Over the following six months, Harken Energy’s stock lost 60 percent. Bush may have violated Securities and Exchange Commission (SEC) regulations which required insider stock deals to be reported promptly. He did not file the stock sale with the SEC until eight months after he had sold the stock.

The SEC launched a probe of Bush’s sale of his Harken Energy stock the day after the Wall Street Journal (April 4, 1991) reported that he had been eight months late in filing the required insider-trading form with the regulators. This investigation was separate from the earlier division of corporation finance probe that resulted in Harken Energy’s recasting its 1989 balance sheet.

Bush maintained that he had filed the missing disclosure form. He waited eight months before notifying the SEC of the sale of Harken Energy, missing the filing deadline for reporting insider trades. He claimed that the SEC fully investigated his stock transaction in October 1994, and he boasted that he was exonerated. However, the SEC never determined who purchased Bush’s stock. Robert Jordan, Bush’s legal counsel, defended him by arguing that he had not known about the impending loss when he sold his stock and that he had thought he was selling on the news that the Bahrain contract would bolster stock prices.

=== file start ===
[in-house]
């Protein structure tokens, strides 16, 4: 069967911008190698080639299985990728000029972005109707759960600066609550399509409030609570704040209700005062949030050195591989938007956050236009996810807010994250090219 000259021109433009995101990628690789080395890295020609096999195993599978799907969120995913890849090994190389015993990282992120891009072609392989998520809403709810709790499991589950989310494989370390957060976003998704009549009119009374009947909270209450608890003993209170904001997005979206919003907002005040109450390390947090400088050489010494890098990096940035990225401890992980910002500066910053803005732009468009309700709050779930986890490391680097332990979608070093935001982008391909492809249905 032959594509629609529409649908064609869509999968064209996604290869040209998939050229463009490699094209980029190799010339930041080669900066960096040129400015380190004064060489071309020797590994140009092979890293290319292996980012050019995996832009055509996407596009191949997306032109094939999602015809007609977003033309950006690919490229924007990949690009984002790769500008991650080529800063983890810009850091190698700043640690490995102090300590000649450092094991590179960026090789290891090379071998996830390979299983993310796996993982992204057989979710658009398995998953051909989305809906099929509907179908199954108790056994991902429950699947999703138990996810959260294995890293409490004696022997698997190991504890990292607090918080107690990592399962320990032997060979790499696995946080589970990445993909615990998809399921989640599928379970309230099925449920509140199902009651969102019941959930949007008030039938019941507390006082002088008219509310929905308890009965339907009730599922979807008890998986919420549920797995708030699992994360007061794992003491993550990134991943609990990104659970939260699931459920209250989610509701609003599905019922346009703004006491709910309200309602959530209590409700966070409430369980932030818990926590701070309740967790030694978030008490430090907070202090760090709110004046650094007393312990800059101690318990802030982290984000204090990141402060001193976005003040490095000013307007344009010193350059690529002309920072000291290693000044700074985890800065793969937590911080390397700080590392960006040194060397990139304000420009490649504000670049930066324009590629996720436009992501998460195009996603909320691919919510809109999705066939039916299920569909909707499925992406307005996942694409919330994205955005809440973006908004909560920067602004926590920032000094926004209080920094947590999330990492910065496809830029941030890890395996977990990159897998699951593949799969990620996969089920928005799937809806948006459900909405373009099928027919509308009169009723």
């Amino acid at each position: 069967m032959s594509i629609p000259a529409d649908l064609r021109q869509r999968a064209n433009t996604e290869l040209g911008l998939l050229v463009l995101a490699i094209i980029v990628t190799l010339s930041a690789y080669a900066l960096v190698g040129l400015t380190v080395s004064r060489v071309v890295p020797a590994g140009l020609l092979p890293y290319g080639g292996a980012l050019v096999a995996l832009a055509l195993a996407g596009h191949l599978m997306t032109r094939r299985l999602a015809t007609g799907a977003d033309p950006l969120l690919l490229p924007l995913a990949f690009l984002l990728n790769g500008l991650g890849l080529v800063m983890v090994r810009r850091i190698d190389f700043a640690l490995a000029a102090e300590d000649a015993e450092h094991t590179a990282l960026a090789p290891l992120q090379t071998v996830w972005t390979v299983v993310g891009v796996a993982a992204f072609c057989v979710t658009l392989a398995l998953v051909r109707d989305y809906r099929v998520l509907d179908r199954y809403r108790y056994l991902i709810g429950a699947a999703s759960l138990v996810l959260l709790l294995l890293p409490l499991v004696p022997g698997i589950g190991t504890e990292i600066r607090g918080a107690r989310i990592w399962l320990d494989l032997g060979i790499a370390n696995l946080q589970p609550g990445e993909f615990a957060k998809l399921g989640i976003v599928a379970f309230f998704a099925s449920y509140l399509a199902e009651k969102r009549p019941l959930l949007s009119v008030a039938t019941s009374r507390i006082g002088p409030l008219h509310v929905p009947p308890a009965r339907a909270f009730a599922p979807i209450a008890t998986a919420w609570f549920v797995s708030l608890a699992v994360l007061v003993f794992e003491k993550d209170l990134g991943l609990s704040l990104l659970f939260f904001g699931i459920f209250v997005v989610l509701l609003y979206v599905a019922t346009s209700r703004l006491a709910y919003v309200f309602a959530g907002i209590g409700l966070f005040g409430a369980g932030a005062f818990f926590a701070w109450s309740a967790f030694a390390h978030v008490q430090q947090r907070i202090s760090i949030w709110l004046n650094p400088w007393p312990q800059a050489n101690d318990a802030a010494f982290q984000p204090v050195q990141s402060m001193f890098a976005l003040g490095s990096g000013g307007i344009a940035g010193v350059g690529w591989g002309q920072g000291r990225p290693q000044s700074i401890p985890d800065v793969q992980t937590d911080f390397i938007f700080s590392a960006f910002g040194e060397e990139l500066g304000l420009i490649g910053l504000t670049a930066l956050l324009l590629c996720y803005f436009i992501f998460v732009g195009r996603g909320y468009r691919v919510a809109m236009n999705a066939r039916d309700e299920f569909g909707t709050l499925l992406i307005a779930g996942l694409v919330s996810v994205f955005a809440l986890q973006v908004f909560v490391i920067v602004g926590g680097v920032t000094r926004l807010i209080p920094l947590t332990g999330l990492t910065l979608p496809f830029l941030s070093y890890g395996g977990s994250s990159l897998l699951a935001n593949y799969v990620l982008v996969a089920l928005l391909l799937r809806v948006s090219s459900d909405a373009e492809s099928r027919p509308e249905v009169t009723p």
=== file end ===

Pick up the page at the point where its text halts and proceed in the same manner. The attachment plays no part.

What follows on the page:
While discovering public documents dating back to the late 1980s, The Public i (June 30, 2002) discovered that Harken Energy effectively concealed its dismal financial status before Bush dumped his stock in 1990. A year before, the company sold a retail subsidiary through a seller-financed loan but recorded the transaction in its 1989 balance sheet as a cash sale.

The SEC records suggested that Bush -- as one of Harken Energy’s director and a member of its audit committee -- may have been unaware of the company’s questionable accounting methods. Nevertheless, SEC accountants hinted of fraud when they discovered Harken Energy had recorded the 1989 sale as a capital gain.